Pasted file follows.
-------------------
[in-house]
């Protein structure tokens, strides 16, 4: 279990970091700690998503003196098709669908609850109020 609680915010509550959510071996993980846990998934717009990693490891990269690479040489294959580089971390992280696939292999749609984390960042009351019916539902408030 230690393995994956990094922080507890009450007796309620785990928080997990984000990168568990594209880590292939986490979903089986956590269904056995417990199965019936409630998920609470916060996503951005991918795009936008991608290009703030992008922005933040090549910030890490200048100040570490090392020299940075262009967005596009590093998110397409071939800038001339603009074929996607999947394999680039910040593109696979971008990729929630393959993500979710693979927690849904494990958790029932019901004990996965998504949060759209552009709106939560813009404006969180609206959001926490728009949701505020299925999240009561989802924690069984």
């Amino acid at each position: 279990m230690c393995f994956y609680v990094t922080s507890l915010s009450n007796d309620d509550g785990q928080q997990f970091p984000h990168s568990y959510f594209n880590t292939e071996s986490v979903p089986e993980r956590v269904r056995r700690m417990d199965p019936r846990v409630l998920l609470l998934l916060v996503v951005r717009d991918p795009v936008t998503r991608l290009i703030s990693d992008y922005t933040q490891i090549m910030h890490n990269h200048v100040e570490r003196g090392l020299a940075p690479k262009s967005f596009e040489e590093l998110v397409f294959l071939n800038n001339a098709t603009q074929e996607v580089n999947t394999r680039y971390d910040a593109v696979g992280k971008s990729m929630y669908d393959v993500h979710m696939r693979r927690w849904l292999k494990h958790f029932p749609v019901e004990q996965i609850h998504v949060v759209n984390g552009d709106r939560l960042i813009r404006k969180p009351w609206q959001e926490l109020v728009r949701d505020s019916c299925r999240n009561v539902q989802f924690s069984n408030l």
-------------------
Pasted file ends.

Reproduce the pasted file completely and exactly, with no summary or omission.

[in-house]
């Protein structure tokens, strides 16, 4: 279990970091700690998503003196098709669908609850109020 609680915010509550959510071996993980846990998934717009990693490891990269690479040489294959580089971390992280696939292999749609984390960042009351019916539902408030 230690393995994956990094922080507890009450007796309620785990928080997990984000990168568990594209880590292939986490979903089986956590269904056995417990199965019936409630998920609470916060996503951005991918795009936008991608290009703030992008922005933040090549910030890490200048100040570490090392020299940075262009967005596009590093998110397409071939800038001339603009074929996607999947394999680039910040593109696979971008990729929630393959993500979710693979927690849904494990958790029932019901004990996965998504949060759209552009709106939560813009404006969180609206959001926490728009949701505020299925999240009561989802924690069984």
């Amino acid at each position: 279990m230690c393995f994956y609680v990094t922080s507890l915010s009450n007796d309620d509550g785990q928080q997990f970091p984000h990168s568990y959510f594209n880590t292939e071996s986490v979903p089986e993980r956590v269904r056995r700690m417990d199965p019936r846990v409630l998920l609470l998934l916060v996503v951005r717009d991918p795009v936008t998503r991608l290009i703030s990693d992008y922005t933040q490891i090549m910030h890490n990269h200048v100040e570490r003196g090392l020299a940075p690479k262009s967005f596009e040489e590093l998110v397409f294959l071939n800038n001339a098709t603009q074929e996607v580089n999947t394999r680039y971390d910040a593109v696979g992280k971008s990729m929630y669908d393959v993500h979710m696939r693979r927690w849904l292999k494990h958790f029932p749609v019901e004990q996965i609850h998504v949060v759209n984390g552009d709106r939560l960042i813009r404006k969180p009351w609206q959001e926490l109020v728009r949701d505020s019916c299925r999240n009561v539902q989802f924690s069984n408030l």